Ed Johnson is a passionate advocate for quality education for all. He lives in Atlanta. Ed is a follower of the philosophy of W. Edwards Deming, who taught that you don’t blame frontline workers for the failure of the system and its poor leadership. He frequently writes letters to the members of the Atlanta Board of Education, hoping to enlighten them.
Here is the latest:
New-age colonialism in Africa, and in Atlanta public schools
Want to know and understand what new-age colonialism (neocolonialism) in Africa is starting to look like? Then grab a cup of coffee or whatever and read…
Old-age colonialism, of course, went after capturing and controlling African bodies for profit.
Now, new-age colonialism aims to capture and control African minds for profit.
Fortunately, the many African nations operating cooperatively to make Agenda 2063 a reality are not buying new-age colonialism. Why are some African-Americans buying it?
Unfortunately, African-Americans who opt for or support charter schools and “school choice” help to catalyze new-age colonialism here in the U.S. as well as in Africa and worldwide especially in developing countries, perhaps not knowing that is what they do. But why wouldn’t they know that is what they do?
So please understand, for example, no matter how currently serving Atlanta school board members and their superintendent try to influence your thinking to favor “school choice,” there is no such thing as “public charter schools.”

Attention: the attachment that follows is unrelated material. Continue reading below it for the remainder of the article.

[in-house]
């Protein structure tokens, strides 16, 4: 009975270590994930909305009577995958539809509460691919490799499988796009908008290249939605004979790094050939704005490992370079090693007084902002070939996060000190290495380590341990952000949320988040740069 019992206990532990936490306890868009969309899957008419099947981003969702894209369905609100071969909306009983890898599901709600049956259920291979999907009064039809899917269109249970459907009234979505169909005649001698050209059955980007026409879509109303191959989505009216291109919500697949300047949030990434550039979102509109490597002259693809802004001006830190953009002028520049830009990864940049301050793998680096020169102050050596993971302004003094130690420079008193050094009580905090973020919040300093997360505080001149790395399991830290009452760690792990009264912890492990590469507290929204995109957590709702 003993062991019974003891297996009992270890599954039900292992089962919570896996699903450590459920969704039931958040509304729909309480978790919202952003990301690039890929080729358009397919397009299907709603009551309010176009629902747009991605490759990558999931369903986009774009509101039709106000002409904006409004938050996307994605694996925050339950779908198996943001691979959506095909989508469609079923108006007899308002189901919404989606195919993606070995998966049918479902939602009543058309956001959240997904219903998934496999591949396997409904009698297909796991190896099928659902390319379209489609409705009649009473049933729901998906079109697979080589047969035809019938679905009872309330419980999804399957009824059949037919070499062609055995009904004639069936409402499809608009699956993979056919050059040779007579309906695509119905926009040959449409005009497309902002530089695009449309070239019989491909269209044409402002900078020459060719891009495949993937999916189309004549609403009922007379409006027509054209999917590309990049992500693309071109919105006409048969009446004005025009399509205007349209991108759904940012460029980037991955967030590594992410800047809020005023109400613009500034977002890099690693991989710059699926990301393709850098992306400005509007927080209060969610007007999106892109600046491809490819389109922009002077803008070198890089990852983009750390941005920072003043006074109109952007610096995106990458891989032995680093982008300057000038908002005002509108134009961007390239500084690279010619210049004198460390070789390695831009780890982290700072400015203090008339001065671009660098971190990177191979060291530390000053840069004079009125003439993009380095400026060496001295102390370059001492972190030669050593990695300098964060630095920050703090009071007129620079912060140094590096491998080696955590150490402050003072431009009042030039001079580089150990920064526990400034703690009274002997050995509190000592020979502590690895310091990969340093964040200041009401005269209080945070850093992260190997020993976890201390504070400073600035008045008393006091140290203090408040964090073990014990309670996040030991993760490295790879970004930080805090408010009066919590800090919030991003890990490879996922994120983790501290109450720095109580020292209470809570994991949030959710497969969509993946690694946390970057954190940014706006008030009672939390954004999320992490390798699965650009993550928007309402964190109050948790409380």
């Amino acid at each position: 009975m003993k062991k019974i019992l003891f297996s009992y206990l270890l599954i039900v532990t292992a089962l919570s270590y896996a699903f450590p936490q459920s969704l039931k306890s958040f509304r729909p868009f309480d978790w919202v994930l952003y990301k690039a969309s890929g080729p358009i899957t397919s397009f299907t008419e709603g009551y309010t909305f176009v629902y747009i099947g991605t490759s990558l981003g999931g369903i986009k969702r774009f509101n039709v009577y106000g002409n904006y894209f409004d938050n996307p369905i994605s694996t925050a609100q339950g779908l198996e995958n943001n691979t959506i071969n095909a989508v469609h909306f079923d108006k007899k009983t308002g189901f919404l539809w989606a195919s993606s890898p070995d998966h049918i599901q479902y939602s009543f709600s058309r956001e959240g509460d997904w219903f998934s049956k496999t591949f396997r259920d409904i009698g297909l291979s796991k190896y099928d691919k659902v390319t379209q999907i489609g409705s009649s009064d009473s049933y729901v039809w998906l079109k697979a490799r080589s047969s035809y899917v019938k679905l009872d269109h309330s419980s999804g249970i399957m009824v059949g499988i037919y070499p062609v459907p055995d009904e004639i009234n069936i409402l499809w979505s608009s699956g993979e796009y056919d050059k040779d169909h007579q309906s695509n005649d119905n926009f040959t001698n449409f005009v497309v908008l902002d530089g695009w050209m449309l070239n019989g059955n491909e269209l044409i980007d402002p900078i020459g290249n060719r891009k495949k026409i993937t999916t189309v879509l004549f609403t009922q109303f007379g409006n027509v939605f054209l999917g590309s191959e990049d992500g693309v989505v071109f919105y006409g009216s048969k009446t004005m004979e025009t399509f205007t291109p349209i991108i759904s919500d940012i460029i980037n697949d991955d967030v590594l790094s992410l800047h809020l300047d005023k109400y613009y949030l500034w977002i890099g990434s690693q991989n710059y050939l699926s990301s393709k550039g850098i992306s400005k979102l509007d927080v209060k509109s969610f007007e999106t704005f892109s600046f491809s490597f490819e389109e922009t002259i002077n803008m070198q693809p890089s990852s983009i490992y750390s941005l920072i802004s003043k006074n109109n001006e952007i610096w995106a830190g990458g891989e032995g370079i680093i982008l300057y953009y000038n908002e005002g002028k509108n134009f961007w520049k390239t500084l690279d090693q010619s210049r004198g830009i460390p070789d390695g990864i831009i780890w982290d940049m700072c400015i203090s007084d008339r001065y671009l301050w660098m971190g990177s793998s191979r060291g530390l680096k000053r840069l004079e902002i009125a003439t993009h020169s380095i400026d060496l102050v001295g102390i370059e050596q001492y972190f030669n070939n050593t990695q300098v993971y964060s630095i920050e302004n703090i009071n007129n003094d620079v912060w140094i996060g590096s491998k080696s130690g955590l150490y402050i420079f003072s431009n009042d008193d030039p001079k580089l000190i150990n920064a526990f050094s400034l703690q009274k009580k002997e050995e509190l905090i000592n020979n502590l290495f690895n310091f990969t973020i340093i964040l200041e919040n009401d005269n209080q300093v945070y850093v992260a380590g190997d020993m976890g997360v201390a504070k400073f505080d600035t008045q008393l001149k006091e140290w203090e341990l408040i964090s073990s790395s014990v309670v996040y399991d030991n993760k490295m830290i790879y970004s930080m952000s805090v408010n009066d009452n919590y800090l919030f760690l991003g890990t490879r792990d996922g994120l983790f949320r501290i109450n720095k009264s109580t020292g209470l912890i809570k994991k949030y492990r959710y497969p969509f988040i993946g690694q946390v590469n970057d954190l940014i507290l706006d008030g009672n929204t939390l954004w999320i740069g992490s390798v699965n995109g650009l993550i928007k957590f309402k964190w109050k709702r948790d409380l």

If you want to understand why there is no such thing as “public charter schools,” then grab another cup of coffee or whatever and spend some time with Princeton University’s publication of Paul Starr’s article, The Meaning of Privatization, at…
A short except:
“The rhetoric of the public choice school is a kind of hard-nosed realism. The theory dismisses as naive civic ideals such as public service; it denies the capacity of voters or politicians to act on the basis of a national interest wider than their own private aggrandizement. Rather like Marxism, public choice theory claims to face up to the self-interested basis of democratic politics and therefore treats all claims of higher purpose as smoke and deception. And also like Marxism, the theory presents itself as a scientific advance over earlier romantic and idealized views of the state. But rather than being an advance of science over intuition, the appeal of the public choice school is precisely to those who are intuitively certain that whatever government does, the private sector can do better. Together, the property rights and public choice schools show only that, if you start by assuming a purely individualistic model of human behavior and treat politics as if it were a pale imitation of the market, democracy will, indeed, make no sense.”
Without question, “school choice” is “a purely individualistic model of human behavior” hence arguably and unavoidably leads to democracy making no sense simply because democracy is about “We …,” not “I,” the individual.
However, contrarily though not surprisingly, the Atlanta superintendent is widely known to praise new-age colonialism’s “choice” of schools as being “appropriate in a country focused on democracy:”
Accordingly, one might reasonably assume the Atlanta superintendent also praises old-age colonialism’s “choice” of slaves as being “appropriate in a country focused on democracy.”
Advocate for Quality in Public Education
Atlanta GA | (404) 505-8176 | email@example.com
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